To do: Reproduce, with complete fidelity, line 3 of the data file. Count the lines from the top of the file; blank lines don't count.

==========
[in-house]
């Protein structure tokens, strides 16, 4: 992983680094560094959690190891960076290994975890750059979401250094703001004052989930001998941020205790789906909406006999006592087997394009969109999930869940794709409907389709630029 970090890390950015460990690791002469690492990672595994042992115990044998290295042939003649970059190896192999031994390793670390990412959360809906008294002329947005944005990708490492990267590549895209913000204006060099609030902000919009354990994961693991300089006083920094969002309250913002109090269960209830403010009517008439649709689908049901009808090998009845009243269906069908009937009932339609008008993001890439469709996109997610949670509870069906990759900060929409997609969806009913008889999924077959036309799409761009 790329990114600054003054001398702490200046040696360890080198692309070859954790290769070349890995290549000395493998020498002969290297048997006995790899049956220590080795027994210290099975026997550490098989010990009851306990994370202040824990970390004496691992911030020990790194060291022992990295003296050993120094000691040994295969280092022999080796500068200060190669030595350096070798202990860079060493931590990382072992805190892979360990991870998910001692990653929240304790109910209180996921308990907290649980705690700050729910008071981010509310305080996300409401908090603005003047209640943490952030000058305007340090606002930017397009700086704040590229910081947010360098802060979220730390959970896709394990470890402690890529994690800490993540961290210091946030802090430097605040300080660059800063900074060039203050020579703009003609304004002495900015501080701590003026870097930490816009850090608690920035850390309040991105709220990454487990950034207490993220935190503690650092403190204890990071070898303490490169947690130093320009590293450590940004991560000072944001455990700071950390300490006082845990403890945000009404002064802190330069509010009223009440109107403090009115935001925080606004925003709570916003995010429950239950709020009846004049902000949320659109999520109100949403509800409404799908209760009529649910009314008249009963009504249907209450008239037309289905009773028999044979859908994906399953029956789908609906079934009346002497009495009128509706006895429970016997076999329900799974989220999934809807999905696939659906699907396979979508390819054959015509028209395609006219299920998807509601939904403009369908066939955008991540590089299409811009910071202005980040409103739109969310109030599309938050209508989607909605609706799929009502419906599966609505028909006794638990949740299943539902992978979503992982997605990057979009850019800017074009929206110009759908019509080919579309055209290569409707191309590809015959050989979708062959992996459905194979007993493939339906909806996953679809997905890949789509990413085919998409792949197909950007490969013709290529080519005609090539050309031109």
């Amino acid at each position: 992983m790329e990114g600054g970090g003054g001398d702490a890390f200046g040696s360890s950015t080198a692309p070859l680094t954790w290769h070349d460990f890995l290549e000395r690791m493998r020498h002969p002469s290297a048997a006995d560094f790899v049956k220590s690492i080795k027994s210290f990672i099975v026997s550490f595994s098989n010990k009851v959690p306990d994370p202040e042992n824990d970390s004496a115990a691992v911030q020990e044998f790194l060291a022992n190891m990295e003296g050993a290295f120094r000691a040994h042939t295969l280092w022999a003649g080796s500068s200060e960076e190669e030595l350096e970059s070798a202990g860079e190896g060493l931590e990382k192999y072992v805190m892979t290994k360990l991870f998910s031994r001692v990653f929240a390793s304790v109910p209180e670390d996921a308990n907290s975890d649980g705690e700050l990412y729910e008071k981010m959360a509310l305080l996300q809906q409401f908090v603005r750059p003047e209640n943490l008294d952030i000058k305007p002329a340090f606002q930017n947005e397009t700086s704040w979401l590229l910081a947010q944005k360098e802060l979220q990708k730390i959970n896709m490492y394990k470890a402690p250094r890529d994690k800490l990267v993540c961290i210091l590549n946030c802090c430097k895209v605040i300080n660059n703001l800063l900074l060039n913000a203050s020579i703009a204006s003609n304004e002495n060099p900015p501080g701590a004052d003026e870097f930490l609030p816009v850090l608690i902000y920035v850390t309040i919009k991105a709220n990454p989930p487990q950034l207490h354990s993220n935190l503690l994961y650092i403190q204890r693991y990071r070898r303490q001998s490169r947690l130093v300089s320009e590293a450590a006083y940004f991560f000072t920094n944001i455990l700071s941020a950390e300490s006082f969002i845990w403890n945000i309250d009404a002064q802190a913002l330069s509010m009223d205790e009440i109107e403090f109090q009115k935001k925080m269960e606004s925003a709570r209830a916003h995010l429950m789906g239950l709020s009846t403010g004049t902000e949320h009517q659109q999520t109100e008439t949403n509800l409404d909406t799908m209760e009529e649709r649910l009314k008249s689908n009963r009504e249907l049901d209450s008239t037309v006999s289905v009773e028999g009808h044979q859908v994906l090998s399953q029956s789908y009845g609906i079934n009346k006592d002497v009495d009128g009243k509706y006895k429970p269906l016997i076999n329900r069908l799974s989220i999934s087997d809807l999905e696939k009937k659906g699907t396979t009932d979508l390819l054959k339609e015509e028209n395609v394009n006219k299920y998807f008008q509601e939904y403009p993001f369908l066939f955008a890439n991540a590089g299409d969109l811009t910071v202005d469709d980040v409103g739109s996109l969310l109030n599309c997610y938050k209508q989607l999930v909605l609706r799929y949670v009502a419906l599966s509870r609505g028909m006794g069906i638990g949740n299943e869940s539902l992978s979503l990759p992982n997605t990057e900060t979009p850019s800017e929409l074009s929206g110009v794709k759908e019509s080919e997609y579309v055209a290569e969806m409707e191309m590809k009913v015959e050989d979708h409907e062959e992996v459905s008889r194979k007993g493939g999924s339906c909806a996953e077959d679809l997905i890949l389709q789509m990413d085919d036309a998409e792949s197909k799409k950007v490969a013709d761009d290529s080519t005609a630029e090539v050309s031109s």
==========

């Amino acid at each position: 992983m790329e990114g600054g970090g003054g001398d702490a890390f200046g040696s360890s950015t080198a692309p070859l680094t954790w290769h070349d460990f890995l290549e000395r690791m493998r020498h002969p002469s290297a048997a006995d560094f790899v049956k220590s690492i080795k027994s210290f990672i099975v026997s550490f595994s098989n010990k009851v959690p306990d994370p202040e042992n824990d970390s004496a115990a691992v911030q020990e044998f790194l060291a022992n190891m990295e003296g050993a290295f120094r000691a040994h042939t295969l280092w022999a003649g080796s500068s200060e960076e190669e030595l350096e970059s070798a202990g860079e190896g060493l931590e990382k192999y072992v805190m892979t290994k360990l991870f998910s031994r001692v990653f929240a390793s304790v109910p209180e670390d996921a308990n907290s975890d649980g705690e700050l990412y729910e008071k981010m959360a509310l305080l996300q809906q409401f908090v603005r750059p003047e209640n943490l008294d952030i000058k305007p002329a340090f606002q930017n947005e397009t700086s704040w979401l590229l910081a947010q944005k360098e802060l979220q990708k730390i959970n896709m490492y394990k470890a402690p250094r890529d994690k800490l990267v993540c961290i210091l590549n946030c802090c430097k895209v605040i300080n660059n703001l800063l900074l060039n913000a203050s020579i703009a204006s003609n304004e002495n060099p900015p501080g701590a004052d003026e870097f930490l609030p816009v850090l608690i902000y920035v850390t309040i919009k991105a709220n990454p989930p487990q950034l207490h354990s993220n935190l503690l994961y650092i403190q204890r693991y990071r070898r303490q001998s490169r947690l130093v300089s320009e590293a450590a006083y940004f991560f000072t920094n944001i455990l700071s941020a950390e300490s006082f969002i845990w403890n945000i309250d009404a002064q802190a913002l330069s509010m009223d205790e009440i109107e403090f109090q009115k935001k925080m269960e606004s925003a709570r209830a916003h995010l429950m789906g239950l709020s009846t403010g004049t902000e949320h009517q659109q999520t109100e008439t949403n509800l409404d909406t799908m209760e009529e649709r649910l009314k008249s689908n009963r009504e249907l049901d209450s008239t037309v006999s289905v009773e028999g009808h044979q859908v994906l090998s399953q029956s789908y009845g609906i079934n009346k006592d002497v009495d009128g009243k509706y006895k429970p269906l016997i076999n329900r069908l799974s989220i999934s087997d809807l999905e696939k009937k659906g699907t396979t009932d979508l390819l054959k339609e015509e028209n395609v394009n006219k299920y998807f008008q509601e939904y403009p993001f369908l066939f955008a890439n991540a590089g299409d969109l811009t910071v202005d469709d980040v409103g739109s996109l969310l109030n599309c997610y938050k209508q989607l999930v909605l609706r799929y949670v009502a419906l599966s509870r609505g028909m006794g069906i638990g949740n299943e869940s539902l992978s979503l990759p992982n997605t990057e900060t979009p850019s800017e929409l074009s929206g110009v794709k759908e019509s080919e997609y579309v055209a290569e969806m409707e191309m590809k009913v015959e050989d979708h409907e062959e992996v459905s008889r194979k007993g493939g999924s339906c909806a996953e077959d679809l997905i890949l389709q789509m990413d085919d036309a998409e792949s197909k799409k950007v490969a013709d761009d290529s080519t005609a630029e090539v050309s031109s």